Station: [19] Luther's Open Letter on Translation

What makes a good translator? What is important and what do you need to consider in your choice of words?

Probably the most famous German translator explained his principles in this pamphlet. In 1530, Martin Luther published his "Sendbrief vom Dolmetschen" – an open letter on translation. 

This was less than a decade since his enforced stay at Wartburg Castle, where he started on his Bible translation. Since then, his translation of the New Testament had been published, but the Old Testament had not yet been published. At that point, Luther provided significant insight into the way he pursued the art of translation.

He starts off by raging against the papists, of course, but then eloquently explains his principles. His motto was “dem Volk aufs Maul schauen” – to look at how ordinary people talk. Or as he put it in 1530:

… You must not ask the letters of the Latin languages how one ought to speak German, as these asses do. Instead, you must ask the mother at home, the children in the alleys, the common man in the marketplace. And look at their speech, the way they talk. And translate in that manner, then they will understand and appreciate that you are talking German to them.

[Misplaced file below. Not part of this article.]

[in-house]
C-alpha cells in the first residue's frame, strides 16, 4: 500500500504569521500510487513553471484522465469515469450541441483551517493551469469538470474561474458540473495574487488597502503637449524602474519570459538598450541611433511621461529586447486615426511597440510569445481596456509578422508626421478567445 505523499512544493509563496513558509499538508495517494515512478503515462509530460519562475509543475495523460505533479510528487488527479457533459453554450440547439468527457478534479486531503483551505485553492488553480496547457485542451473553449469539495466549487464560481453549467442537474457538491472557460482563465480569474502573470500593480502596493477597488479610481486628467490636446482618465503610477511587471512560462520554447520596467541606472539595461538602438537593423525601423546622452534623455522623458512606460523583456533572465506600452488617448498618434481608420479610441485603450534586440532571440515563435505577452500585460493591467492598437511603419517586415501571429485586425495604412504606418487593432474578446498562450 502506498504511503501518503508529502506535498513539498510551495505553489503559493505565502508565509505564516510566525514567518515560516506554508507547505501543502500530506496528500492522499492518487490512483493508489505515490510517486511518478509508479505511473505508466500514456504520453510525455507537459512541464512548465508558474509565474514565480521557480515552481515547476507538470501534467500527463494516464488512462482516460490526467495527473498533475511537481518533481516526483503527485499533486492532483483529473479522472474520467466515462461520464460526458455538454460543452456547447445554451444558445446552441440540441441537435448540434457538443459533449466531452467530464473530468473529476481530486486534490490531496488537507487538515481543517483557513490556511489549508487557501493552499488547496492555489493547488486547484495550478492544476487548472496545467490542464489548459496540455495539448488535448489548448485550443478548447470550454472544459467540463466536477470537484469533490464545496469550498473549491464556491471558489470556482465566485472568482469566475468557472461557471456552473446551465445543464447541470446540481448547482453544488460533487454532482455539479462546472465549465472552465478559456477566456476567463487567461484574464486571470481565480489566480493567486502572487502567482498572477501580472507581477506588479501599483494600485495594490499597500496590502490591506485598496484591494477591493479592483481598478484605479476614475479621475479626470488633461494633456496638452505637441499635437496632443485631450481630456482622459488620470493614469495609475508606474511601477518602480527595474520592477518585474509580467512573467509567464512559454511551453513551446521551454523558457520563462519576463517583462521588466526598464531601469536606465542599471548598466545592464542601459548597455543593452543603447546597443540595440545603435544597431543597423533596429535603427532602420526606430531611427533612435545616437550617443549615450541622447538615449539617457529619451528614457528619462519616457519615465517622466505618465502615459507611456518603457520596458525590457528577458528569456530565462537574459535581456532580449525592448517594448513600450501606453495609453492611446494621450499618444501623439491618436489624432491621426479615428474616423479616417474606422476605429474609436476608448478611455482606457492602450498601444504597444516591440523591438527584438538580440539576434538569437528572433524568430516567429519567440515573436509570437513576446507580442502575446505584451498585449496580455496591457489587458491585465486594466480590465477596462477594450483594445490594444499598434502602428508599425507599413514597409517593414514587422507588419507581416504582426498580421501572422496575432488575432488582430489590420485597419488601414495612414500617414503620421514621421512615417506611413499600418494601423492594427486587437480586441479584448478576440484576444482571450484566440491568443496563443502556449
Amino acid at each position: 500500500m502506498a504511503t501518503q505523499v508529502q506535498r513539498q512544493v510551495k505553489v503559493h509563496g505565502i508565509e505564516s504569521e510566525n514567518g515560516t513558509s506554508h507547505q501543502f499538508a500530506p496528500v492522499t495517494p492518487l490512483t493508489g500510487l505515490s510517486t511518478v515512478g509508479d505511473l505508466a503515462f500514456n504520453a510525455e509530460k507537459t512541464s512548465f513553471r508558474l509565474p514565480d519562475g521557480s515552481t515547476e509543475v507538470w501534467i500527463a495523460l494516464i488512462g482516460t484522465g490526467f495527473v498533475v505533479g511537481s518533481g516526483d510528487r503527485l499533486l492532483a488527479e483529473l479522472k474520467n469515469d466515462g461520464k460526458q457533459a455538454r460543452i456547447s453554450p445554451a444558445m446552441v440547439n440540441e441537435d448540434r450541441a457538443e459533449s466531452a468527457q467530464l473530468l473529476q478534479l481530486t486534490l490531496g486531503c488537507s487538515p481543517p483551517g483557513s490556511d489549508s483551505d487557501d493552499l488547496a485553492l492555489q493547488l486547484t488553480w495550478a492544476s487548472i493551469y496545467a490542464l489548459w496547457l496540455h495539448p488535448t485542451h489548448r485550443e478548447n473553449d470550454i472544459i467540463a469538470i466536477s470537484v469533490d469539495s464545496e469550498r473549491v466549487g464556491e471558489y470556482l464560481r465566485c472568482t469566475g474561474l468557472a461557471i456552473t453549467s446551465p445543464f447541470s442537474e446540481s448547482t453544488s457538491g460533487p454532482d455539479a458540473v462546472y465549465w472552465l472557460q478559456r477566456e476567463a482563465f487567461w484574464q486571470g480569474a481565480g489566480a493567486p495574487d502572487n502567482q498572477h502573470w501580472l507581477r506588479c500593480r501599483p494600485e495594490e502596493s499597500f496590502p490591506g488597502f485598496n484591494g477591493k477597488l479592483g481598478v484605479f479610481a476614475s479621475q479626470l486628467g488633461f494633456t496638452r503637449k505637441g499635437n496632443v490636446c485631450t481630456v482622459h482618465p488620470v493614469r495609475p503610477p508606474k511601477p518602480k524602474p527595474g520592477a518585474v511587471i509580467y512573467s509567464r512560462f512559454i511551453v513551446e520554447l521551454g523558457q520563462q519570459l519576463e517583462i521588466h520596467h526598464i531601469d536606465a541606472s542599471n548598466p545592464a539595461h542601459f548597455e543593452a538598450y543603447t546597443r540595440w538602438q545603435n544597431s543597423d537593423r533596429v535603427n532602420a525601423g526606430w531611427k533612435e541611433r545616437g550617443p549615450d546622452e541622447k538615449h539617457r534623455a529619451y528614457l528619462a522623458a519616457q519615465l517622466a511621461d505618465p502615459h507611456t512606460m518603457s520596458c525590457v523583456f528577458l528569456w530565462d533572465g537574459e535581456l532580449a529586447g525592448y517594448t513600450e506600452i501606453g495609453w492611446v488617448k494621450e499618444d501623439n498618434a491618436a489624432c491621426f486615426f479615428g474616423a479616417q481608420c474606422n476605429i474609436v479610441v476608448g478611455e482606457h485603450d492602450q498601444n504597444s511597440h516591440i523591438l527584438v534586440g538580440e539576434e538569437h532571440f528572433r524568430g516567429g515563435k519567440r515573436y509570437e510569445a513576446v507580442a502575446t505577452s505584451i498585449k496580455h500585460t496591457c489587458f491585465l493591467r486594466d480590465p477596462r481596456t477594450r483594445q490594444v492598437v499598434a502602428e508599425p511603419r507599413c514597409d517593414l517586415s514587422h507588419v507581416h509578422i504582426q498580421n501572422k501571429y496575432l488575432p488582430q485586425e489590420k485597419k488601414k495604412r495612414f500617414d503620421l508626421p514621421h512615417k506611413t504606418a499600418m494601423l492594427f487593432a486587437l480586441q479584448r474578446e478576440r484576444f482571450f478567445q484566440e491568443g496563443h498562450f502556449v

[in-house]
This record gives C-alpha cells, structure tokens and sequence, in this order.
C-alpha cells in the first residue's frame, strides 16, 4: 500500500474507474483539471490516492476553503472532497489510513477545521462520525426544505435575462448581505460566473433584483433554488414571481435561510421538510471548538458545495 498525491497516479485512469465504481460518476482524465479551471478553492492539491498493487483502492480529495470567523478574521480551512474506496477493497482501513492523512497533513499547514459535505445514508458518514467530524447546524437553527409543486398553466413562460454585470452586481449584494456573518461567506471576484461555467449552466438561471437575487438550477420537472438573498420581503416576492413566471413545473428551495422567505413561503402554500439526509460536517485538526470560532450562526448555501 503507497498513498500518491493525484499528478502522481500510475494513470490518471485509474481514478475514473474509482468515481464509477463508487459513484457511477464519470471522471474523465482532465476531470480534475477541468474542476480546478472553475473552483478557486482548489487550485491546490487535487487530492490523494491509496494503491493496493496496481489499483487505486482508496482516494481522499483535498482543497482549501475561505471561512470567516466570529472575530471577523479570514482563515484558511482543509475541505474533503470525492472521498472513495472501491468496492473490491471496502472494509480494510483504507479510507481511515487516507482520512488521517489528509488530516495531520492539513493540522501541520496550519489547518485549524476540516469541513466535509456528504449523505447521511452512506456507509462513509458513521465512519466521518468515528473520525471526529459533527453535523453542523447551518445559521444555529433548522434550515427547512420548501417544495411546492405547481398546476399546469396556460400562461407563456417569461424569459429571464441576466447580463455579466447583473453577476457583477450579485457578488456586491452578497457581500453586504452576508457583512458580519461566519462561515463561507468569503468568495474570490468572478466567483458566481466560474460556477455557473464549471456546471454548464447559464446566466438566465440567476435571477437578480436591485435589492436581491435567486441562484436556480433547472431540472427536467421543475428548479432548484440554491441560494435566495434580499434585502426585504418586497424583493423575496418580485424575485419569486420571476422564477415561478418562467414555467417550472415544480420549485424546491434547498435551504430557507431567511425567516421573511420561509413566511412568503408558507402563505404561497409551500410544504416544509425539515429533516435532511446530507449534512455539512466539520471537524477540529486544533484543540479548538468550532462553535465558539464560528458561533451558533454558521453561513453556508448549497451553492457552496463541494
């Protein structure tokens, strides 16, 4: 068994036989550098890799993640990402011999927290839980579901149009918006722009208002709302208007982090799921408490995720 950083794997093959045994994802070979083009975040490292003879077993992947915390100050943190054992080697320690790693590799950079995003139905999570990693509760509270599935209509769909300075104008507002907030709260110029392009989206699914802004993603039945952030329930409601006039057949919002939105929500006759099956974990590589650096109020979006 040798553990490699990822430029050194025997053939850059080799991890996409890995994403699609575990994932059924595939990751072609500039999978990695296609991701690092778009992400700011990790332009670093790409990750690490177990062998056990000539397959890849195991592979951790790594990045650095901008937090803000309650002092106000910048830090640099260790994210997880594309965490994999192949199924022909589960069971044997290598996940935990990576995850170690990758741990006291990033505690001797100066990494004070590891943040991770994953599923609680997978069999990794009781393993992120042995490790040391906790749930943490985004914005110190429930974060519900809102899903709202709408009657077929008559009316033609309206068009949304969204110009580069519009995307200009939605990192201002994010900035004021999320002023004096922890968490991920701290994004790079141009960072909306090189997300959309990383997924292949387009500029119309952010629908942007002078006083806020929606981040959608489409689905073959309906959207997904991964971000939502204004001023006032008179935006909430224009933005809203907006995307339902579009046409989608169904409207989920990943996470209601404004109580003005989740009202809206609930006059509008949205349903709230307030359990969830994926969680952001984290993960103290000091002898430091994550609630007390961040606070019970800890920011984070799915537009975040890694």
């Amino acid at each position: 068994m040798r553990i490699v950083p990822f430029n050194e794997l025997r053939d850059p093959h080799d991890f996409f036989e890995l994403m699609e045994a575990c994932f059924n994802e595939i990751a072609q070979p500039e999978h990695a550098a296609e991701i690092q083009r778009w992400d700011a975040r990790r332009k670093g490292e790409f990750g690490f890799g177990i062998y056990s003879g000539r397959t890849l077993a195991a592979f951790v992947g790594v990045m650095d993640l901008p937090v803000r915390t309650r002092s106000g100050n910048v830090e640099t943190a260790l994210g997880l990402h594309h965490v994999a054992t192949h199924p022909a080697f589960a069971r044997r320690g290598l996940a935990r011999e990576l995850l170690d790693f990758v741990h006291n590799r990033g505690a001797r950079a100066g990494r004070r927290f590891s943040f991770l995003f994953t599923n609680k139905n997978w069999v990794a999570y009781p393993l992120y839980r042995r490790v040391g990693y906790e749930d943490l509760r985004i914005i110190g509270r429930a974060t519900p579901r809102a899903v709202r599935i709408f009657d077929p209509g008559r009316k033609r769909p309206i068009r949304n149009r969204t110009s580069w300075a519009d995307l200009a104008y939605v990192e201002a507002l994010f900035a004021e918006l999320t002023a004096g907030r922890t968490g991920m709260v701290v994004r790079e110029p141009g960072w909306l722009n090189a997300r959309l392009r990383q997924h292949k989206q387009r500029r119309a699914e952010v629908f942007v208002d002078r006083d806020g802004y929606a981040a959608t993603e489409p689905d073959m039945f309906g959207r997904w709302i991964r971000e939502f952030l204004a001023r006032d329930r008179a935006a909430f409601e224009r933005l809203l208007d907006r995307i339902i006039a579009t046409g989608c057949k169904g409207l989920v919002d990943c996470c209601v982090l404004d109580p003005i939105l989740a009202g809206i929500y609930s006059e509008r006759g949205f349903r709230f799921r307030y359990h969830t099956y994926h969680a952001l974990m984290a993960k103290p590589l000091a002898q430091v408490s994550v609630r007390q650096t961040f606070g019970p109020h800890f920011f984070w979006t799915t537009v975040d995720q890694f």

So it's all about what today’s translators would call the "target language". A translation is only successful if the text sounds as natural and understandable as possible in the new language. Luther again:

…for I wanted to speak German, not Latin nor Greek, once I had decided to prepare a translation into German.

In pursuit of this aim, Luther worked on his translations for years, studying, experimenting, rejecting and revising ... until at some point, it all came right.

The hard work was worthwhile: from then on, Martin Luther's German became the new, authoritative language ... and the words he coined are still part of everyday life in Germany today – something he shares with Shakespeare, as it happens.


Both quotes Luther:, p. 637

All depictions: © Bibelgalerie Meersburg